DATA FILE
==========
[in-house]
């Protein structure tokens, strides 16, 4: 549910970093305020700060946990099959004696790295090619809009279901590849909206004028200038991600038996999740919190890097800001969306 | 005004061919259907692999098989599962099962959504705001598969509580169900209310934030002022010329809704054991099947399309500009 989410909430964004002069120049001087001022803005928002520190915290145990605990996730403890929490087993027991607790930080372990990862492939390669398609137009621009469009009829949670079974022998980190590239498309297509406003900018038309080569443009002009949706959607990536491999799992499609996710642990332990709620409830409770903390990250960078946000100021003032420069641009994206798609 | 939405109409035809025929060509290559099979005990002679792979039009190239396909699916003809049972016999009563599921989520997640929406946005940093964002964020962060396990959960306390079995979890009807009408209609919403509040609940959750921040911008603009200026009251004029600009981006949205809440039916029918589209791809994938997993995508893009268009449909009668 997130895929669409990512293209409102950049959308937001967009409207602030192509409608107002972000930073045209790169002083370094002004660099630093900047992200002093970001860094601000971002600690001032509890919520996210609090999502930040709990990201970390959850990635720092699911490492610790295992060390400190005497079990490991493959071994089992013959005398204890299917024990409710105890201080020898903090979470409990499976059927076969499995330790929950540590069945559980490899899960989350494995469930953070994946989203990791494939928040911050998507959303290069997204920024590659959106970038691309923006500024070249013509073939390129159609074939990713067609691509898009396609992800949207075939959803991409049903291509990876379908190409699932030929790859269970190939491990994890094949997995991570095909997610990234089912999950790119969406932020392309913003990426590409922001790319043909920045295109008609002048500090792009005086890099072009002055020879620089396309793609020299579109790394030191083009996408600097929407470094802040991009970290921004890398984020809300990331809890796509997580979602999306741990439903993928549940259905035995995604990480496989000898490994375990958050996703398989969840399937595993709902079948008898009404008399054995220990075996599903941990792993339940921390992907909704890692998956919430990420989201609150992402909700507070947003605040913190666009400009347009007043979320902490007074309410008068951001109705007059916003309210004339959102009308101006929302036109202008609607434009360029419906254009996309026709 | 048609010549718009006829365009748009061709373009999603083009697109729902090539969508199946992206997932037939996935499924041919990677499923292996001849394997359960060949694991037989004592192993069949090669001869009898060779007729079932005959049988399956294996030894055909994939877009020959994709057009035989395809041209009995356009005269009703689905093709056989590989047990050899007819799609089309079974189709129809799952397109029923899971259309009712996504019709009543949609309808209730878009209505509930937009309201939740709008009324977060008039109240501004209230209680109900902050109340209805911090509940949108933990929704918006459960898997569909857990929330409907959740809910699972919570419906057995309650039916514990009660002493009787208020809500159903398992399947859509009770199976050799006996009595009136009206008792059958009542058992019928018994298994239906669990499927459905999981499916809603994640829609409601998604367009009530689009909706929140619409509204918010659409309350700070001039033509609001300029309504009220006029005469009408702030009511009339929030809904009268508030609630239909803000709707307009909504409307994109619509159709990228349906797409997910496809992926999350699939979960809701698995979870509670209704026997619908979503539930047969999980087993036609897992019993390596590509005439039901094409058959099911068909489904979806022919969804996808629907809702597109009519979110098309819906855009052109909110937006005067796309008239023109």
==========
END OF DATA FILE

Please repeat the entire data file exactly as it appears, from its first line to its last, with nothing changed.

[in-house]
């Protein structure tokens, strides 16, 4: 549910970093305020700060946990099959004696790295090619809009279901590849909206004028200038991600038996999740919190890097800001969306 | 005004061919259907692999098989599962099962959504705001598969509580169900209310934030002022010329809704054991099947399309500009 989410909430964004002069120049001087001022803005928002520190915290145990605990996730403890929490087993027991607790930080372990990862492939390669398609137009621009469009009829949670079974022998980190590239498309297509406003900018038309080569443009002009949706959607990536491999799992499609996710642990332990709620409830409770903390990250960078946000100021003032420069641009994206798609 | 939405109409035809025929060509290559099979005990002679792979039009190239396909699916003809049972016999009563599921989520997640929406946005940093964002964020962060396990959960306390079995979890009807009408209609919403509040609940959750921040911008603009200026009251004029600009981006949205809440039916029918589209791809994938997993995508893009268009449909009668 997130895929669409990512293209409102950049959308937001967009409207602030192509409608107002972000930073045209790169002083370094002004660099630093900047992200002093970001860094601000971002600690001032509890919520996210609090999502930040709990990201970390959850990635720092699911490492610790295992060390400190005497079990490991493959071994089992013959005398204890299917024990409710105890201080020898903090979470409990499976059927076969499995330790929950540590069945559980490899899960989350494995469930953070994946989203990791494939928040911050998507959303290069997204920024590659959106970038691309923006500024070249013509073939390129159609074939990713067609691509898009396609992800949207075939959803991409049903291509990876379908190409699932030929790859269970190939491990994890094949997995991570095909997610990234089912999950790119969406932020392309913003990426590409922001790319043909920045295109008609002048500090792009005086890099072009002055020879620089396309793609020299579109790394030191083009996408600097929407470094802040991009970290921004890398984020809300990331809890796509997580979602999306741990439903993928549940259905035995995604990480496989000898490994375990958050996703398989969840399937595993709902079948008898009404008399054995220990075996599903941990792993339940921390992907909704890692998956919430990420989201609150992402909700507070947003605040913190666009400009347009007043979320902490007074309410008068951001109705007059916003309210004339959102009308101006929302036109202008609607434009360029419906254009996309026709 | 048609010549718009006829365009748009061709373009999603083009697109729902090539969508199946992206997932037939996935499924041919990677499923292996001849394997359960060949694991037989004592192993069949090669001869009898060779007729079932005959049988399956294996030894055909994939877009020959994709057009035989395809041209009995356009005269009703689905093709056989590989047990050899007819799609089309079974189709129809799952397109029923899971259309009712996504019709009543949609309808209730878009209505509930937009309201939740709008009324977060008039109240501004209230209680109900902050109340209805911090509940949108933990929704918006459960898997569909857990929330409907959740809910699972919570419906057995309650039916514990009660002493009787208020809500159903398992399947859509009770199976050799006996009595009136009206008792059958009542058992019928018994298994239906669990499927459905999981499916809603994640829609409601998604367009009530689009909706929140619409509204918010659409309350700070001039033509609001300029309504009220006029005469009408702030009511009339929030809904009268508030609630239909803000709707307009909504409307994109619509159709990228349906797409997910496809992926999350699939979960809701698995979870509670209704026997619908979503539930047969999980087993036609897992019993390596590509005439039901094409058959099911068909489904979806022919969804996808629907809702597109009519979110098309819906855009052109909110937006005067796309008239023109």